KIA Carens 2013 Road Test

The fourth generation KIA Carens faces some tough competition from other compact 7-seater MPVs. But now, instead of having to undercut the others, KIA’s reputation and its styling are so good that the new Carens meets them head on.

List prices from £17,895 to £23,895 are a lot higher than the £14,375 to £18,810 that the old Carens used to sell for.

So instead of a competent but rather dowdy ‘also ran’ the new Carens aims to be the best looking, best packaged, most pleasing and most obvious choice.

They are all real seven seaters.

The three centre rear seats are all full size. Not the same size, but piggy in the middle only has to make do with about an inch less width than the outer seats.

Both outer seats slide and fold forward to let people enter and exit the rearmost seats, which can be accomplished with some degree of dignity.

And because the centre seats also slide, it is possible for three rows of adults to travel in the car.

M KIA Carens 2013 F34 Txt

Even the base model comes very well equipped.

‘1 Spec’ brings you projection headlights with cornering lamps, LED DRLs, electric and heated door mirrors, drivers seat height adjustment, height and reach adjustable leather trimmed steering wheel, leather trimmed gearknob, air conditioning, rear air ventilation, steering wheel mounted cruise control and speed limiter, three levels of steering power assistance: ‘comfort’, ‘normal’ and ‘sport’, radio and Bluetooth phone controls, rear electric windows, remote central locking, six speaker RDS radio/CD player with MP3 compatibility, voice controls, music streaming, and a back seat watching mirror.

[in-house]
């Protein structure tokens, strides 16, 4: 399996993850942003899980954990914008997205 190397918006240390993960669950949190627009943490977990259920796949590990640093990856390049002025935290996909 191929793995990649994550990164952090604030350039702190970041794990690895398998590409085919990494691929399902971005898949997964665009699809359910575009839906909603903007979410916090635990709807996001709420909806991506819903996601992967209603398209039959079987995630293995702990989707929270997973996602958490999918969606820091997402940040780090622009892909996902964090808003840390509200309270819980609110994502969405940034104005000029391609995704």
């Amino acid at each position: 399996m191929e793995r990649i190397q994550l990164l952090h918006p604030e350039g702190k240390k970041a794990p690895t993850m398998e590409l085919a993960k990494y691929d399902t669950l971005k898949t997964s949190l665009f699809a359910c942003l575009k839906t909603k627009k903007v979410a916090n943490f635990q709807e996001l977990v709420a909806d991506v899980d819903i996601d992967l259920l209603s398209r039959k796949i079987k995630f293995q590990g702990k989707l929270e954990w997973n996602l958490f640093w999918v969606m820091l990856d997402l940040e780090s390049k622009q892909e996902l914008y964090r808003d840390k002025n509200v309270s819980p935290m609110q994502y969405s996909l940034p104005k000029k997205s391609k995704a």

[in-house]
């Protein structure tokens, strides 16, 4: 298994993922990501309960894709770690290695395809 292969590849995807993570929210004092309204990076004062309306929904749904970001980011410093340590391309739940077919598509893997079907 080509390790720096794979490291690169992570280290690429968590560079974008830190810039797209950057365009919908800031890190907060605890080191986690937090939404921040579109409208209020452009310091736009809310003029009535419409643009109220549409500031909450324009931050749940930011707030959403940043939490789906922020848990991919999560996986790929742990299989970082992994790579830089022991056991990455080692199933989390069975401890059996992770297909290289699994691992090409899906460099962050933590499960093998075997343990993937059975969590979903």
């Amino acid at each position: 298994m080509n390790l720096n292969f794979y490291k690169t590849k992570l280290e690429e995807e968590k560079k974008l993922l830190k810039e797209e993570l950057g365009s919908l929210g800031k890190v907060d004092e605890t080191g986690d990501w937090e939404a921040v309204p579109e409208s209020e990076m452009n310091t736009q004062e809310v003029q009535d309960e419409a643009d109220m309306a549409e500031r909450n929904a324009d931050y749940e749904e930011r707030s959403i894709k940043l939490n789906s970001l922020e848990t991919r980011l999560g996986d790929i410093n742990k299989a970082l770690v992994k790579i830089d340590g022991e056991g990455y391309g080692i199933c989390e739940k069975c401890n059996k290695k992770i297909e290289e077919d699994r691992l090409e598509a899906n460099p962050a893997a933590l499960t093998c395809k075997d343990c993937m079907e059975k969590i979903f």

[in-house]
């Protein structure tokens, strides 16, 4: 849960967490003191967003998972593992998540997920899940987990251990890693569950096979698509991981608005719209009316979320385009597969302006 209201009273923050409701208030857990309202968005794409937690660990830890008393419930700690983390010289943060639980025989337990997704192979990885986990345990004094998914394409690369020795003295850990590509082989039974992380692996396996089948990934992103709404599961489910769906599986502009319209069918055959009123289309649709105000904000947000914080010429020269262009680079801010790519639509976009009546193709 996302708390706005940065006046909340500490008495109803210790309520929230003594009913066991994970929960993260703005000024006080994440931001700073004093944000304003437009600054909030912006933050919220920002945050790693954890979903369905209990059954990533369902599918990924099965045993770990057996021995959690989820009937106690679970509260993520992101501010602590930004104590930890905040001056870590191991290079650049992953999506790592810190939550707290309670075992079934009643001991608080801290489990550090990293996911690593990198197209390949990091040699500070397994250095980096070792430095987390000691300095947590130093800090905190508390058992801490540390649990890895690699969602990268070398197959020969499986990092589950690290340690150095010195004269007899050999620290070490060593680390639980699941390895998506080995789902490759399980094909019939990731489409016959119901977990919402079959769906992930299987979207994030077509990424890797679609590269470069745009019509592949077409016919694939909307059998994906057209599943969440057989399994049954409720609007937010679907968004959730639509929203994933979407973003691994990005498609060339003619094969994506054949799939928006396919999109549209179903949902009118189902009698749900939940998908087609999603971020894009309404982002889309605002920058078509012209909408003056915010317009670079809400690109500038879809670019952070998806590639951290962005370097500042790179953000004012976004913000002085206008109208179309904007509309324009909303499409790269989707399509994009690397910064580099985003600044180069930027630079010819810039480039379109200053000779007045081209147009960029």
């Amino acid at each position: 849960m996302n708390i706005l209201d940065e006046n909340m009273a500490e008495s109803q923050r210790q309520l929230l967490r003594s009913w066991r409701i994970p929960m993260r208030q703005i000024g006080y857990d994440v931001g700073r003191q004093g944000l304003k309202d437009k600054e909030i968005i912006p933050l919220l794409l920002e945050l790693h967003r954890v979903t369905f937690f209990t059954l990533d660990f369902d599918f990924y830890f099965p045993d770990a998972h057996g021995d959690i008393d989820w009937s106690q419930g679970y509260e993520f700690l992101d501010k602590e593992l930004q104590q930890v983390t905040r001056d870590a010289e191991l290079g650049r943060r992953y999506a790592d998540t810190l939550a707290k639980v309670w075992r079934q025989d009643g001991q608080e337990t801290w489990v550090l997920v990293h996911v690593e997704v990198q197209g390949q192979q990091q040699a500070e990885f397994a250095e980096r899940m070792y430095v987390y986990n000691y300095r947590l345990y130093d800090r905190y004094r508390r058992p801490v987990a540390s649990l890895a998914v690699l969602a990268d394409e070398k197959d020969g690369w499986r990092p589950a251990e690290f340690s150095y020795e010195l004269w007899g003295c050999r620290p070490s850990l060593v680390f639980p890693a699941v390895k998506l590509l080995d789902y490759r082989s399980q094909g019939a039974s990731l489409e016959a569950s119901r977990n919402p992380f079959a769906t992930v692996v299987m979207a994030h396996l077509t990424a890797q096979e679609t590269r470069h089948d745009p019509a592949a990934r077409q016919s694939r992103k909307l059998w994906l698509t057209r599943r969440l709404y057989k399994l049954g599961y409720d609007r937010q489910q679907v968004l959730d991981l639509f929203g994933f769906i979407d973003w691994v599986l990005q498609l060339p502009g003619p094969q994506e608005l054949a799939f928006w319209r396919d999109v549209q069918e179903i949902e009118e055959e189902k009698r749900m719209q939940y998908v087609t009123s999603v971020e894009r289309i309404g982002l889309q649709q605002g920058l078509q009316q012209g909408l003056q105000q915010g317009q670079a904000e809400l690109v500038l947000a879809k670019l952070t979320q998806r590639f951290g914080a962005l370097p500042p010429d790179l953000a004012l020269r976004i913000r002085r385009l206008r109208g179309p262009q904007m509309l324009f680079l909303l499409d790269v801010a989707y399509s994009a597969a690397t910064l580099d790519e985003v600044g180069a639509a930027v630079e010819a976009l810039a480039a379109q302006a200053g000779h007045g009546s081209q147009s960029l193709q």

Go up to Grade 2 and you also get 16” alloy wheels with 205/55 R16 tyres, rear privacy glass, fog lights, roof rails, automatic headlights and wipers, electric folding door mirrors with kerb lamps to aid parking, dual zone climate control, a luggage net, reversing sensors and even a removable cargo area light that doubles up as a torch.

The top spec Grade 3 adds 17” alloy wheels with 225/45 R17 tyres, panoramic electrically opening sunroof, leather covers seats, 10 way drivers seat adjustment, heated front seats, heated steering wheel, second row sunblinds, LED reading lamps, a reversing camera, and a power hike for diesel versions from 114PS to 134PS.

The basic engine is a 133PS 1.6 litre gasoline direct injected chain cam petrol that gets to 60 in 10.9 seconds, has a top speed of 115mph, managed 44.1mpg combines in the EC tests and emits 149g/km of CO2, which puts it into Band F VED at £140 a year. It feels a bit underpowered.

Next up, a 114PS 1.7 litre common rail diesel offering 60 in 12.6 seconds, a top speed of 112, EC economy of 60.1mpg and 124g/km CO2, so Band D VED and £105 a year tax. The extra torque of the diesel is very welcome.

3 spec diesels are upgraded to 134PS and get to 60 in 10 seconds, go on to 119mph, did 56.4mpg in the EC tests and 132g/km CO2, so Band E VED at £125 a year. 330Nm torque gives it plenty of punch to haul 7 people along.

And if you like a 6 speed torque converter automatic, that gets the 134PS diesel in a 2 Spec, offering 0-60 in 11.6, top speed of 116, EC economy of 46.3mpg and 159g/km CO2, so Band G £175 VED.

Out on the road, the Carens is competent and pleasant to drive but if it’s handling you treasure the Mazda 5 and Ford Grand C-Max run rings round it. (Not that this will remotely concern most customers.)

The big difference from the previous Carens is looks. This one shares the Peter Shreyer KIA family style and to my eye it makes every other compact MPV look like a box on wheels.

It’s the one ‘people carrier’ that offers a classy bit of style.

And, of course, it’s the one 7-seater with a 7 year warranty.

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